September 16, 2010 in Business

Europe says Boeing loses in world trade court ruling

Ruling condemns heavy subsidies, according to French ministers
Frank Jordans Associated Press
Associated Press photo

In this photo taken Dec. 15, 2009, a chase plane flies beside a Boeing Co. 787 airplane as the 787 takes off on its first flight at Paine Field in Everett.
(Full-size photo)

Engine surge grounds 787

 CHICAGO – Boeing Co. says it has grounded one of the new 787s it is testing because of an engine problem.

 Boeing says the plane was getting ready for takeoff in Roswell, N.M., when its engine surged. Spokeswoman Yvonne Leach says the crew and the plane were not in any danger. Rolls-Royce sent a new engine that was being installed on the plane on Wednesday.

 She says it’s too soon to know how soon the plane will fly again, or if the 787 testing schedule will be affected. Boeing has six of the planes in flight tests and is aiming to deliver the 787 early next year, when it will be more than two years late.

 The issue was reported on Wednesday by the trade publication Aviation Week.

Associated Press

GENEVA – European officials claimed Wednesday that a preliminary decision by the world’s top trade court found that aid to U.S. aircraft maker Boeing violated international rules, leading to the prospect that the Chicago-based plane maker may have to forgo or even pay back billions in subsidies.

France’s transport and environment ministers said the confidential World Trade Organization ruling delivered to U.S. and EU officials in Geneva “condemns massive subsidies to Boeing that violate WTO rules.”

Details of the ruling weren’t made public and a final judgment isn’t expected to be released for several months.

It comes three months after the WTO found that Boeing’s European rival Airbus gained an unfair advantage through billions worth of low-interest government loans, infrastructure provisions, and research and development grants. Both Washington and Brussels have appealed that decision.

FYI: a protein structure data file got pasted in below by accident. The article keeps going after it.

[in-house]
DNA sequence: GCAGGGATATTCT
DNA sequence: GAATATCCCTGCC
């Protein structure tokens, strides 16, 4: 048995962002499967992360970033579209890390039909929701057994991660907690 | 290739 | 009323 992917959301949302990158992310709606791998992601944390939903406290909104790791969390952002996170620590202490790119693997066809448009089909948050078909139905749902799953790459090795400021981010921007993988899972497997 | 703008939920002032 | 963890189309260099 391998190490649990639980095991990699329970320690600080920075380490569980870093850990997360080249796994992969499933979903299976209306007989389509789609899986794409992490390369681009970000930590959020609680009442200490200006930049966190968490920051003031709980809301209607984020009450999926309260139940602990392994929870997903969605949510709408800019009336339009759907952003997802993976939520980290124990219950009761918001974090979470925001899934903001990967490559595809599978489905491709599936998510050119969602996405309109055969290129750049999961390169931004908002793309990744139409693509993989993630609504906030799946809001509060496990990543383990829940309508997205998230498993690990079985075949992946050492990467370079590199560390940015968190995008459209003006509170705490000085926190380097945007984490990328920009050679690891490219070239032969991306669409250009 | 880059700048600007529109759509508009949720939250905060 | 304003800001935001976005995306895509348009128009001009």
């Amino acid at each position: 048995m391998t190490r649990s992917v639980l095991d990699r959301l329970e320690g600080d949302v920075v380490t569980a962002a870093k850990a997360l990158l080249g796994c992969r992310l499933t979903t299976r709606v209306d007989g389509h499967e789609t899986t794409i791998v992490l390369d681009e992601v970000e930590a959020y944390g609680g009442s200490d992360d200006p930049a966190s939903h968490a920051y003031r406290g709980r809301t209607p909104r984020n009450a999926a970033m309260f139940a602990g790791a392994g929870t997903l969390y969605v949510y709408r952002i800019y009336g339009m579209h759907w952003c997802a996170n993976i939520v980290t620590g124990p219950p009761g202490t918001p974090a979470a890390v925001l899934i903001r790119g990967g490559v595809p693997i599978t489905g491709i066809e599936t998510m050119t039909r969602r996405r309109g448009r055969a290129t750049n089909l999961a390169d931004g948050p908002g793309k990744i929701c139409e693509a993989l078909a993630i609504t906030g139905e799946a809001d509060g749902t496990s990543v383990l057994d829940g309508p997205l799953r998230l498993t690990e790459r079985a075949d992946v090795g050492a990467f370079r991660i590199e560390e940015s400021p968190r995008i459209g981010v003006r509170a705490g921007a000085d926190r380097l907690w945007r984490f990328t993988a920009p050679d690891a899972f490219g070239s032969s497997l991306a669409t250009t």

“The ruling swings the pendulum back,” the French environment and transport ministers, Jean-Louis Borloo and Dominique Bussereau, said in a joint statement. “This ruling brings enormous satisfaction to the French and European aviation industry and saves jobs and the future of this industry.”

The Office of the U.S. Trade Representative in Washington confirmed receipt of the ruling.

“This dispute has proven to be one of the most complex and lengthy disputes under the WTO,” said USTR spokeswoman Nefeterius Akeli McPherson. “As the interim report is confidential, we cannot discuss the contents.”

Officials at Boeing didn’t immediately comment.

Ahead of its release a senior Boeing official rejected suggestions that the ruling should be tied to the Airbus case, offering the way for a negotiated settlement between the two parties.

“The two cases are completely separate and deal with very specific issues,” Ted Austell, vice president trade policy at Boeing, said Tuesday.

John Clancy, an EU trade spokesman, said Wednesday’s ruling would be studied carefully before Brussels decides how to proceed. But he added that “only negotiations at the highest political levels can lead to a real solution and we hope today’s report provides momentum in that direction.”

The six-year dispute is seen as key to future funding for new plane development in a market estimated to be worth more than $3 trillion over the next two decades.

Airbus and Boeing are also vying to secure a $35 billion contract to provide aerial tankers to the U.S. Air Force.

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